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I popped this on my Lovefilm list just over a year ago, after Mark Gatiss in his A History of Horror documentary likened it to two of my favourite horror films of all time: Witchfinder General (1968) and The Wicker Man (1973). He dubbed them ‘folk horror’, on the grounds that all three portray worlds of rural magic and superstition, drawing freely on the hippy aesthetic of the late ’60s. I get what he meant and I do see the links between the three films. Blood borrows Witchfinder’s broadly 17th-18th century (it’s a bit hazy) period setting, and its basic focus on a government official (in this case the local Judge) rooting out witchcraft. It also anticipates Wicker in its portrayal of Bacchanalian rituals, including buxom young ladies taking their clothes off and offering themselves to upright religious men. But there are also an awfully large number of ways in which Blood is a very poor relation to the other two.

One very basic difference, from which much else follows, is that neither Witchfinder nor Wicker actually have any supernatural elements in them, whereas Blood does. In Blood, Satan is real, and either he or one of his minions (it’s a bit hazy) is literally infecting the local youth in order to effect his own resurrection. The problem with this is that once you’ve got that basic set-up in place, there isn’t really very much room for anything other than a fairly standard horror story, in which unproblematised evil must be defeated and the village saved.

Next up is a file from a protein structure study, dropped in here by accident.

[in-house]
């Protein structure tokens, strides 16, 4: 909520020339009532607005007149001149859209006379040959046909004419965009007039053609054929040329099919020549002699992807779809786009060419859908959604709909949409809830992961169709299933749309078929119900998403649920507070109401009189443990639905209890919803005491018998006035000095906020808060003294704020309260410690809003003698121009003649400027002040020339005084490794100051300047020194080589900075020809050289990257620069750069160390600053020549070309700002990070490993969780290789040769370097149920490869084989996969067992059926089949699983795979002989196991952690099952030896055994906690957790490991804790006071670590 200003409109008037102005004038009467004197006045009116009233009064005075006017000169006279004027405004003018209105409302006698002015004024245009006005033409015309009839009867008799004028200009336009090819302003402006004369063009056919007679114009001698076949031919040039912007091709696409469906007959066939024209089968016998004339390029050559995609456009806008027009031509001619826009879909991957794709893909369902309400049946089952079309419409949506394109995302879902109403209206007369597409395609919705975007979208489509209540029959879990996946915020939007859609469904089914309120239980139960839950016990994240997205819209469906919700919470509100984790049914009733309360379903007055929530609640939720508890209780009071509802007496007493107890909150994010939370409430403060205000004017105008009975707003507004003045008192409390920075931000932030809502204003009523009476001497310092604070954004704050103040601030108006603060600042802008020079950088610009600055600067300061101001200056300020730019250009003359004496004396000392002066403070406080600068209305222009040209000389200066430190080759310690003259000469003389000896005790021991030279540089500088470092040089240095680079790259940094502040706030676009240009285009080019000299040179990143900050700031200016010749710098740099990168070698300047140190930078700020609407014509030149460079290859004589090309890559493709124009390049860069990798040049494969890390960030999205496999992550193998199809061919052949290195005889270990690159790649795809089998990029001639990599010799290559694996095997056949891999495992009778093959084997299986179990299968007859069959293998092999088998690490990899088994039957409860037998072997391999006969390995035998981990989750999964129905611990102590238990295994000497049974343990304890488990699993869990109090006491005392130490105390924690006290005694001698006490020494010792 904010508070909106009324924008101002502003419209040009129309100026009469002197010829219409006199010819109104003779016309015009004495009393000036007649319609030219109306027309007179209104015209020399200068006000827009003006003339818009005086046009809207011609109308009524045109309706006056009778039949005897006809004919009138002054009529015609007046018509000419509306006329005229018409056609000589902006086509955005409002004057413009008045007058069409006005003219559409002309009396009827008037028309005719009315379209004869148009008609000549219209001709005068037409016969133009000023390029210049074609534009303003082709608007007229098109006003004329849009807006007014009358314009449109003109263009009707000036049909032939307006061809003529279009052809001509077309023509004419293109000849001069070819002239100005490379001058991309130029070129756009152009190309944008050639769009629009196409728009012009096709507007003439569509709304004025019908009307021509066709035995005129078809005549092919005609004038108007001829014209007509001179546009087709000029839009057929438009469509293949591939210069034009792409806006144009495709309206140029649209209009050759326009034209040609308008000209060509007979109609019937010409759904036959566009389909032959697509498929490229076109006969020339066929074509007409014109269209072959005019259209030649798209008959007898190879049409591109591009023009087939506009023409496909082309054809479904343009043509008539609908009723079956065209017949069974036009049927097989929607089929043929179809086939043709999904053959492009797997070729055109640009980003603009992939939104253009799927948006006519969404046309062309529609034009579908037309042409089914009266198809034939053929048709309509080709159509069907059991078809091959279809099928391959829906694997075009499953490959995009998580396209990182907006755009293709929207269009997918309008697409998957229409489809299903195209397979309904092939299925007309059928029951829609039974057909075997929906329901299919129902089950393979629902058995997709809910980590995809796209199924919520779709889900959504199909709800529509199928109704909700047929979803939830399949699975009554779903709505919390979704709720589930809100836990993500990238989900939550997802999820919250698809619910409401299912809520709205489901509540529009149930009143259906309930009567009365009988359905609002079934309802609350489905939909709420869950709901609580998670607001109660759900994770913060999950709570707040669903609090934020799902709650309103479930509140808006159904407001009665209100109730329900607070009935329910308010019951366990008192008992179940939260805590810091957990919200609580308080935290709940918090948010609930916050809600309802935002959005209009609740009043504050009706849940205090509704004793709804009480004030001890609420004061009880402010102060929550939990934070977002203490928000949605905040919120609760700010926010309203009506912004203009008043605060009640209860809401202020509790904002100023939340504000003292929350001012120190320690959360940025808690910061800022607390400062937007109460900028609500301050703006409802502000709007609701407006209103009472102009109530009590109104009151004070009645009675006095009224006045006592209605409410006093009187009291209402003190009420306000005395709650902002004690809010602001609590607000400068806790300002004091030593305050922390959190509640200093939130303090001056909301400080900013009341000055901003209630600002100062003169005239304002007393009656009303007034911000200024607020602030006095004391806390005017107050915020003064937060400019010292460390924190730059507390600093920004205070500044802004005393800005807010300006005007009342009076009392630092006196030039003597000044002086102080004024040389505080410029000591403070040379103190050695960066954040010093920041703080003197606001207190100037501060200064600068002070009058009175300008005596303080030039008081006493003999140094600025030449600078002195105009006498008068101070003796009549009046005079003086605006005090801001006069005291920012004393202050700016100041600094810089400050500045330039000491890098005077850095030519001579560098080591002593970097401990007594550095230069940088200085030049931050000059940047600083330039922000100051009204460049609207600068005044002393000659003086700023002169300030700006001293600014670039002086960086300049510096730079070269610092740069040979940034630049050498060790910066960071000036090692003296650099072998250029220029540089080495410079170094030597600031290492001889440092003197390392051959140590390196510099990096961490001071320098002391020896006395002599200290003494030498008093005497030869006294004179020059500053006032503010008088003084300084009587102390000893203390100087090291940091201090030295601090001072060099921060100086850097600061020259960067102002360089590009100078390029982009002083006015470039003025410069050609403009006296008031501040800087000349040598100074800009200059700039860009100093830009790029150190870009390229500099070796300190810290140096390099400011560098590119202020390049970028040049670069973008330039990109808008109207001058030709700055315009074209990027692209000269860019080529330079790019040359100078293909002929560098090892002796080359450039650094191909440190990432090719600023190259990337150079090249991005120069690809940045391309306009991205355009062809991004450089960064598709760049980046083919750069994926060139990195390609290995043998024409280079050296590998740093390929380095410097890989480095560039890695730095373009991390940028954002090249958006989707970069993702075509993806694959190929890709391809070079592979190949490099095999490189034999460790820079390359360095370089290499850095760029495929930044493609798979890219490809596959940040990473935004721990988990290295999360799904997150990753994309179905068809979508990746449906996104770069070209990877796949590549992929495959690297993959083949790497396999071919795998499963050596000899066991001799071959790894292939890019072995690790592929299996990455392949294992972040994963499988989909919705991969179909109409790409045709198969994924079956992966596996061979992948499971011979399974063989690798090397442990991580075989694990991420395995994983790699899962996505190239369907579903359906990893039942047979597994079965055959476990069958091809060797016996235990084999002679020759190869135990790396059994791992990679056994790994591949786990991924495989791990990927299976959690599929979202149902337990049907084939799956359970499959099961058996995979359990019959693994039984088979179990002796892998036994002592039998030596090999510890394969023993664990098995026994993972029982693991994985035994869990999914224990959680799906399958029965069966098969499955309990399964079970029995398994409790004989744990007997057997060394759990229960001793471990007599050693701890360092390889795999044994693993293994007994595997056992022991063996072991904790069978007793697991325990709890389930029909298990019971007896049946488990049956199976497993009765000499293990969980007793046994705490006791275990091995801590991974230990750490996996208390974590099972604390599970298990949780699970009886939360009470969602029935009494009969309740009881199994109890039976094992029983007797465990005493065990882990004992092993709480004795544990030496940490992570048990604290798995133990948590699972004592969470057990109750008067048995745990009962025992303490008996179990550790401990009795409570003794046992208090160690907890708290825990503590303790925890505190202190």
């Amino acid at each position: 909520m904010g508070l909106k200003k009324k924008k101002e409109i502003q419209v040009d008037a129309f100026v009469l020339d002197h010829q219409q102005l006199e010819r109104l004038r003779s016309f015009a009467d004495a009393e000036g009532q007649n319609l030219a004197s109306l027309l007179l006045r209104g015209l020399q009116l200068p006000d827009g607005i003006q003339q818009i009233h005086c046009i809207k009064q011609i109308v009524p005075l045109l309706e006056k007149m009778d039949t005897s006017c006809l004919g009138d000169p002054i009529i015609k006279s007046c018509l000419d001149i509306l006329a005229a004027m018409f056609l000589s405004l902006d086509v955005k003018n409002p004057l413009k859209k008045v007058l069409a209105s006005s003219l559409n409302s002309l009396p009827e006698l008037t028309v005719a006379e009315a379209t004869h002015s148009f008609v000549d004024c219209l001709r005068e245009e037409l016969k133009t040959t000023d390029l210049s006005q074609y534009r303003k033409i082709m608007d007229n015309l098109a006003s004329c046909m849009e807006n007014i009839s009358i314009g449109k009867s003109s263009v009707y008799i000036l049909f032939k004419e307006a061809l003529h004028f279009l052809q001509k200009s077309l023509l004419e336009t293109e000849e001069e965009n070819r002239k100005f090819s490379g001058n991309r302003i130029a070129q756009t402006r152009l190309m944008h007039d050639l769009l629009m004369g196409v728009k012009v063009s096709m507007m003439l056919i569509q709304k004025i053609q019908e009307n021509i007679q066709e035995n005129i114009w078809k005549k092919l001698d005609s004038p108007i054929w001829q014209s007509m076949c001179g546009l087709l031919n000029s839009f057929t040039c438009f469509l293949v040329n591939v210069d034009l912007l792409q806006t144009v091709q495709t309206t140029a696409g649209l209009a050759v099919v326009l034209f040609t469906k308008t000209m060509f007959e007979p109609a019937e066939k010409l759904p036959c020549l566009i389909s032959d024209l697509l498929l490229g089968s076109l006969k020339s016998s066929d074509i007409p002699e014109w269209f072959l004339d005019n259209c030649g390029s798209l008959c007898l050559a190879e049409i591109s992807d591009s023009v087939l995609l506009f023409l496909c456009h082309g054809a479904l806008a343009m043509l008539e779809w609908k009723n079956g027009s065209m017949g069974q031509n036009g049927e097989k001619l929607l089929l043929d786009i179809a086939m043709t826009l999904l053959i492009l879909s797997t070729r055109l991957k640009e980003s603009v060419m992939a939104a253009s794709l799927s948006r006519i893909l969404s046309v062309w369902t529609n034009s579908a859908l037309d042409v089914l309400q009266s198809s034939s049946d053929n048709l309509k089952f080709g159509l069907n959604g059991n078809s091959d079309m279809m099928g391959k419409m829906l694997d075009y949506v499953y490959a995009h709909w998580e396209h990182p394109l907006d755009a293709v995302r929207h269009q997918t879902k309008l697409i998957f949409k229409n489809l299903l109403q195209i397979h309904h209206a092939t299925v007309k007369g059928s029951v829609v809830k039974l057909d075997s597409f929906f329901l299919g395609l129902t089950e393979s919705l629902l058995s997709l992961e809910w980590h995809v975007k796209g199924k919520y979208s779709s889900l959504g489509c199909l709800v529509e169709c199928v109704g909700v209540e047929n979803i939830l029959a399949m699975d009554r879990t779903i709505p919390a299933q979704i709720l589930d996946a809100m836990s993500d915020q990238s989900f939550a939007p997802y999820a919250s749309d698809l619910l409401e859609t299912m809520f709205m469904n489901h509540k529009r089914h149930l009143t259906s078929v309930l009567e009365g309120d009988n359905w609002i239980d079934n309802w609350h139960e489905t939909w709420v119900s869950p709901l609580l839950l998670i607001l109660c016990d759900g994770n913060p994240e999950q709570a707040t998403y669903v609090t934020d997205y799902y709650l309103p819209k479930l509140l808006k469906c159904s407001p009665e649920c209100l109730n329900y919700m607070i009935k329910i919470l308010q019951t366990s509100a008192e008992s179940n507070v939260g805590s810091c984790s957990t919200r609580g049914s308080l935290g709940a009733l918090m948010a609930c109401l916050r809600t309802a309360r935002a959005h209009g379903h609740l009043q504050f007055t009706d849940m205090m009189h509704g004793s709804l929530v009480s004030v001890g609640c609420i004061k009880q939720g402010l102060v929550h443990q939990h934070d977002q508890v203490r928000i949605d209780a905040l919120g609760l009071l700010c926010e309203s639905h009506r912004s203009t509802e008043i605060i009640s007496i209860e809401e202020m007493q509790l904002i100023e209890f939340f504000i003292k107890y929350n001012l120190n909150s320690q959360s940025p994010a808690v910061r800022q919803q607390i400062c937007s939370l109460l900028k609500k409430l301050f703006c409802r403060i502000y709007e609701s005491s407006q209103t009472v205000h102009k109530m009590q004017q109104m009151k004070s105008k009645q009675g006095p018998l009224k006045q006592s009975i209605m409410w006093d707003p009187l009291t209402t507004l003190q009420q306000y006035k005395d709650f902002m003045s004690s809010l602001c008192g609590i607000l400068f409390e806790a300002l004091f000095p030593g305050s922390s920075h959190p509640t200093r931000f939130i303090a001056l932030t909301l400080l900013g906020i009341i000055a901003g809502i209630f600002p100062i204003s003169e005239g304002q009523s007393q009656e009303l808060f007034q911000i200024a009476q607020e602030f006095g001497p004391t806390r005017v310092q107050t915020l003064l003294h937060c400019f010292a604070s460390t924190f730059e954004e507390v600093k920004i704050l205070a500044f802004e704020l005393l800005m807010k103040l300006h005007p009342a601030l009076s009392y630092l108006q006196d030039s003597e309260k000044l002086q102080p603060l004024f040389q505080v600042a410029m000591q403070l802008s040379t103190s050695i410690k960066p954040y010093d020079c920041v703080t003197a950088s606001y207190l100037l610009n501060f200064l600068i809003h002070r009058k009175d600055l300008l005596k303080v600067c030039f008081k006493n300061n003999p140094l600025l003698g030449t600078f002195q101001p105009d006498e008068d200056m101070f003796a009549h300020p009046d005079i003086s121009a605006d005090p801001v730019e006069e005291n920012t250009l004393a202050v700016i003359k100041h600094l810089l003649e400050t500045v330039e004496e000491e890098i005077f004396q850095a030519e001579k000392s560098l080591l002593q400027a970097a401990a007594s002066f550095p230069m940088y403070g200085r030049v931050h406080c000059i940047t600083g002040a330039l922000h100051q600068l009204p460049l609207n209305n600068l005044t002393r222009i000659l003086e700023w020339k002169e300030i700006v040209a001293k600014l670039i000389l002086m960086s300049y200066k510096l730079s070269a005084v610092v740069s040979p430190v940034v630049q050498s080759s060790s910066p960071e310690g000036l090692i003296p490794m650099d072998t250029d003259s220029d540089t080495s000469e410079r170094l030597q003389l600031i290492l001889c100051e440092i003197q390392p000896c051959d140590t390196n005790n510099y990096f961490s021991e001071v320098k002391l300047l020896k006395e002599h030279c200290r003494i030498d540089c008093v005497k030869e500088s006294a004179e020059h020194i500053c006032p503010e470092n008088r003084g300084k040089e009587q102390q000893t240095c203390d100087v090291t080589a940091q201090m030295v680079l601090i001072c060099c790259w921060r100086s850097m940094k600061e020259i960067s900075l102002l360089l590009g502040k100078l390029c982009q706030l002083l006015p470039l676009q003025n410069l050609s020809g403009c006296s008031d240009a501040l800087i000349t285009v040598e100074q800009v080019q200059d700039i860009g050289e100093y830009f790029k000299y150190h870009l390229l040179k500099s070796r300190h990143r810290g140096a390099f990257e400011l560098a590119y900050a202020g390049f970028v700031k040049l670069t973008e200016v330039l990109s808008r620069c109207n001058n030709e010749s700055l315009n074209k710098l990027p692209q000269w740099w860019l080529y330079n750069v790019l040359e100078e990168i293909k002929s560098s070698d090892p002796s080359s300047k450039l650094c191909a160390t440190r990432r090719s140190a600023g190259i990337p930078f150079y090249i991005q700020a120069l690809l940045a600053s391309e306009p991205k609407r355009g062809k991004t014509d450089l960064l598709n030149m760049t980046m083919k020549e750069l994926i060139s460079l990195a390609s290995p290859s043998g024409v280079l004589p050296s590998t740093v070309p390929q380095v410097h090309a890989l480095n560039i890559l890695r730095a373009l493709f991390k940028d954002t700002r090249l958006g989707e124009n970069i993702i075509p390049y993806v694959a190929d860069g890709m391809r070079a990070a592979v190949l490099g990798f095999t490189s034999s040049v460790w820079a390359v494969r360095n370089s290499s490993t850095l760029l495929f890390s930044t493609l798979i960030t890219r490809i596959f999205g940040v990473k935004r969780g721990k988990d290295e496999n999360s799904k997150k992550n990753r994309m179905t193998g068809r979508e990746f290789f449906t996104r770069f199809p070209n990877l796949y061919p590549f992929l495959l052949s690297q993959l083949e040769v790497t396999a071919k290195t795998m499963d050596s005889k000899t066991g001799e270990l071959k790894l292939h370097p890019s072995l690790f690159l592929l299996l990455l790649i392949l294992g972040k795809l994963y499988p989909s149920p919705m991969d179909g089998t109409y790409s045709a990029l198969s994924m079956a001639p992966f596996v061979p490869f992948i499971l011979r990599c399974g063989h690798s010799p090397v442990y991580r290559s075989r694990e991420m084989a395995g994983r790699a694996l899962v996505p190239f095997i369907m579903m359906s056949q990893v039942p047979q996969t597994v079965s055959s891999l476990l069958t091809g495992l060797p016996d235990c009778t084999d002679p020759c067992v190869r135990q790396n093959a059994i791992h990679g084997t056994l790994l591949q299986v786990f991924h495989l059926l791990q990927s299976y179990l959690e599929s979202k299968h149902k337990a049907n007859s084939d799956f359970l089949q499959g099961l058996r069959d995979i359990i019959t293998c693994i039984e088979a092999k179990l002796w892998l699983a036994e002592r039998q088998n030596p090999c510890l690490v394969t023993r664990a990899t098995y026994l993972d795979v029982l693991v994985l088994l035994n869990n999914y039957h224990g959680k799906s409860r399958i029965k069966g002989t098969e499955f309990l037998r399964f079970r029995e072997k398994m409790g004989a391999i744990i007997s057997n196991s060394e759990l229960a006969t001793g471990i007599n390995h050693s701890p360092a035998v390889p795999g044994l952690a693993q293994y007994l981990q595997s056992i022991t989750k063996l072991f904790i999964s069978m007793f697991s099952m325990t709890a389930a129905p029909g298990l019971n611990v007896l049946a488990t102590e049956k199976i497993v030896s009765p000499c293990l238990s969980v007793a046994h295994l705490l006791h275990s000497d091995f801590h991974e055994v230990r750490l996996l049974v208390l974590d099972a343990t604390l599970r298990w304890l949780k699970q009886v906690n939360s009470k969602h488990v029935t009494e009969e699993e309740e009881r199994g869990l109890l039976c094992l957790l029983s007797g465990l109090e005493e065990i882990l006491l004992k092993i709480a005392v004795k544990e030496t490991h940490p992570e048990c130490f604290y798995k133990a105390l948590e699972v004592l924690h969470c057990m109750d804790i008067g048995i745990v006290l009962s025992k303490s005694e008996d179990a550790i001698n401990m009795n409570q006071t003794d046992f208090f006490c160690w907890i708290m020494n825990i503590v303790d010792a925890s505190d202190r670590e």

By contrast, both Witchfinder and Wicker focus instead on human beings' maltreatment of one another, while soundly rejecting standard moralistic narratives about the defeat of supernatural evils. The result is that both stories have far more shades of grey in them than Blood on Satan's Claw can manage, while they also both pull off genuinely bleak and unsettling endings which again a simple good vs. bad story cannot deliver (the young couple at the end of Witchfinder who have ended Matthew Hopkins' reign of terror, but been driven mad by their horrific experiences along the way, and the sight of the deluded villagers in Wicker who are unable to recognise the horror of what they are doing in the name of their religion).

Witchfinder and Wicker also both offer much more effective characterisation along the way - which is also easier to do when your characters are operating in a genuinely morally complex world. Every character in both films comes across as truly alive and with real aims and motivations, and in most cases (Matthew Hopkins perhaps excepted) you can understand and sympathise with those motivations, even if you don't agree with them. Both films feature joyous and / or life-affirming moments, too, like the love affair between the young couple in Witchfinder or the pagan festivities in Wicker, which help to temper and balance out the horrific elements. But sadly, none of this is true for Blood on Satan's Claw. It goes through some of the motions, but its heart isn't really in it.

In other words, if you watch this film hoping for another Witchfinder General or The Wicker Man, you're likely to come away pretty disappointed. And I wish Mark Gatiss hadn't set me up for that, because Blood isn't actually a dreadful film, and I'd probably have enjoyed it a lot more if I hadn't had my hopes raised so much.